US Economic Expansion Slows Sharply as Consumer Spending Wanes

America’s GDP grew by less than expected in the third quarter, further strengthening narratives that stagflation is tightening its grip on the US economy.

According to preliminary estimates released by the Commerce Department on Thursday, economic output rose by an annualized 2% in the third quarter, following a 6.7% increase in the prior quarter. The latest figure falls below the consensus estimate of 2.6% growth, which was forecast by economists polled by Bloomberg.

The latest GDP figures mark the slowest growth pace since the beginning of the economic recovery, as global supply chain disruptions and a continued resurgence in Covid-19 cases caused a decline in spending and investment. The deceleration in output was largely the result of a sharp drop in personal consumption, which only expanded 1.6% after increasing 12% in the second quarter.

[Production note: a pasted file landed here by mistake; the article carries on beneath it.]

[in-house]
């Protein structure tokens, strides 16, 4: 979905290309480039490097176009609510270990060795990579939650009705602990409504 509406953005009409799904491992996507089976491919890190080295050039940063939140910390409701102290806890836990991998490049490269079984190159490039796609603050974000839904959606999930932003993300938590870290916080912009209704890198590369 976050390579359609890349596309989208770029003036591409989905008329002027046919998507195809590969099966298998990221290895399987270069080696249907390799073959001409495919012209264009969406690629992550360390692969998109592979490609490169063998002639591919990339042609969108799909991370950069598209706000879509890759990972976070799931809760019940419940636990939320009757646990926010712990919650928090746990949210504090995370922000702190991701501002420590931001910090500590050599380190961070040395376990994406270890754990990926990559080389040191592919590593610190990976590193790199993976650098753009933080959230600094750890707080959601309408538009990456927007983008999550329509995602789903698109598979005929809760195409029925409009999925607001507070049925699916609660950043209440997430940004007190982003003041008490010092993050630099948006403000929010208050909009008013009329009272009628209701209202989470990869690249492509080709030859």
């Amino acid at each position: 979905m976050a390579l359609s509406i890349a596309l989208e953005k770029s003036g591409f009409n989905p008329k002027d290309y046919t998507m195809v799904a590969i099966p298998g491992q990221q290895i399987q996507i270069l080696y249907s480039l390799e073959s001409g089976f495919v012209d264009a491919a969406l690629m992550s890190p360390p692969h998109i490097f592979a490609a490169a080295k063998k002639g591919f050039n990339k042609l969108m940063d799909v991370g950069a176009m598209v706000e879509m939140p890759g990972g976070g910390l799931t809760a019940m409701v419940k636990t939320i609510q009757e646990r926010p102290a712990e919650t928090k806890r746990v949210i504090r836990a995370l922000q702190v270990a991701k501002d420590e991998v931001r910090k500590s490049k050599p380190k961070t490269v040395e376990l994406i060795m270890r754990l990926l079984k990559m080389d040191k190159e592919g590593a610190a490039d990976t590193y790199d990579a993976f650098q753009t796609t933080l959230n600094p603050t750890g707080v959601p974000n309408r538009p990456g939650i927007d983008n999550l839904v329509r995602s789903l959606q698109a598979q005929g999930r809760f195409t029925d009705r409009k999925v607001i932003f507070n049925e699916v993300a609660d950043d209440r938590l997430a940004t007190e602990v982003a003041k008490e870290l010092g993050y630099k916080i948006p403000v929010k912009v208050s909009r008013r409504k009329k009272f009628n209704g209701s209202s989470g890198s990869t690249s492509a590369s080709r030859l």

The third quarter saw Americans spend less on both goods and services amid ongoing supply shortages, logistics bottlenecks, surging prices, and rising delta variant cases. The latest figures highlight the implications that supply constraints pose to the US economy, which has been struggling with labour shortages, lack of raw materials, and a surge in demand that significantly exceeds supply.

To underscore the true severity of the supply chain disruptions, the core PCE index, which excludes energy and food prices and is closely monitored by the Federal Reserve, jumped by an annualized 4.5% in the last quarter, after increasing 6.1% in the prior quarter. “The risks are clearly now to longer and more persistent bottlenecks and thus to higher inflation,” confessed Fed Chair Jerome Powell last week. “We now see higher inflation and the bottlenecks lasting well into next year.”

Also making matters worse is the pull-back in business investment, which slumped in the third quarter after rapidly accelerating during the beginning of the economic recovery. Non-residential fixed investment increased by only 1.8%, as outlays for equipment and structures fell lower after adjusting for inflation.

Information for this briefing was found via the BEA and Bloomberg. The author has no securities or affiliations related to this organization. Not a recommendation to buy or sell. Always do additional research and consult a professional before purchasing a security. The author holds no licenses.

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